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Tour Perthshire on a relaxing small
group vacation of my homeland

" I look forward to showing you my historic
Scotland, as only a native Scot can. "

By any standards Perthshire is one of the truly great old counties of Scotland. In size it is the fourth largest of the old counties in Scotland, comprising 1,595,804 acres. But size is not everything; and despite having no extremely large city, it has a much larger population than the other Scots counties which top it in size, Inverness, Argyll and Ross and Cromarty. Yet it has no industrial area, apart from the town of Perth itself. It has its great mountain tracts, of course, including some of the most famous scenery in the United Kingdom; but there is an enormous amount of fertile, populous countryside--far more, probably, than is generally realised--its great green straits, or wide open valleys, its especial pride. Contrary, therefore, to frequent pronouncements, the true glory of Perthshire is not its hills and lochs, however fine--for in these it can be excelled by Argyll and Inverness-shire, Ross or Sutherland; it is in its magnificent, age-old settled lowlands, its characterful small towns and its unnumbered villages. Especially the latter. Here are, probably, more ancient and interesting small communities than anywhere else in Scotland. And these communities are unfortunately generally bypassed by the typical traveler.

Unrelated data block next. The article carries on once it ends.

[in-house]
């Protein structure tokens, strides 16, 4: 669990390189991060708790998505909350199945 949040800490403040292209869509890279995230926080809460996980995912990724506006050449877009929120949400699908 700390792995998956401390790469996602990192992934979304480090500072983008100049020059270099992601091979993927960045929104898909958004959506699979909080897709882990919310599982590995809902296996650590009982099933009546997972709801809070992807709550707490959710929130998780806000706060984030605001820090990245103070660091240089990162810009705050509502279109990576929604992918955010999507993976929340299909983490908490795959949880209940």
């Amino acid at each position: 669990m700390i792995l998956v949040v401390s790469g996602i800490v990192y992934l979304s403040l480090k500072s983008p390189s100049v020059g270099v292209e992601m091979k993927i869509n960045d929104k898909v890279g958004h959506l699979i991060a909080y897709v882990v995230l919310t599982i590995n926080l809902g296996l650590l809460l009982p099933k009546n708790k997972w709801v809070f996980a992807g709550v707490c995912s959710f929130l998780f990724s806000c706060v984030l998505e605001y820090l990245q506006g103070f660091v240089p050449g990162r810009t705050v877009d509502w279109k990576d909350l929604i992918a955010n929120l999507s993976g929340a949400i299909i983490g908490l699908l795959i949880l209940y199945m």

Basically, Perthshire is the basin and catchment area of the great River Tay; although the south-west section, or Menteith (more properly Monteith) as its name suggests, is the mounth of the Teith, principal tributary of the Forth. But in the main, Perthshire's innumerable and often splendid rivers reach the sea via the silver Tay. The county has another basic feature--the great Highland Fault, which runs across Scotland from the Gareloch to the Tay, most of it in Perthshire. This, because in general it marks the division between Highlands and Lowlands, is important. The old county, therefore, has a split personality.

Owing to its great size and ancient lineage, Perthshire has always been split up into large sub-provinces, with very pronounced characteristics and identities of their own, mainly themselves ancient earldoms--Menteith, Strathearn, Gowrie, Atholl, Breadalbane, each with its own subdivisions. These, all themselves mighty areas, are the very stuff of Scotland's story, an integral and vital part of Scotland's exciting past. Perthshire is, in fact, a historically exciting county. Here, indeed, the past can be studied at its earliest, as far as Scotland is concerned, better than most; for it so happened that into Perthshire, Strathearn in especial, came the early Christian missionaries of the Irish Celtic Church, via Iona, the Brethren of Columba, to set up their cells and churches in these lovely valleys. The greatest concentration of early Celtic Church sites are here; also a large number of those quite extraordinary Pictish sculptured stones, with their symbols, things of splendid beauty and workmanship, full of as yet unsolved mystery, which so give the lie to the folly that the Picts were a race of savages, painting their bodies and going about half naked. Quite clearly these Pictish ancestors of ours, whom the Celtic Church missionaries Christianised, were a highly developed and artistic people, with unique culture. Perthshire is where they can best be studied, probably.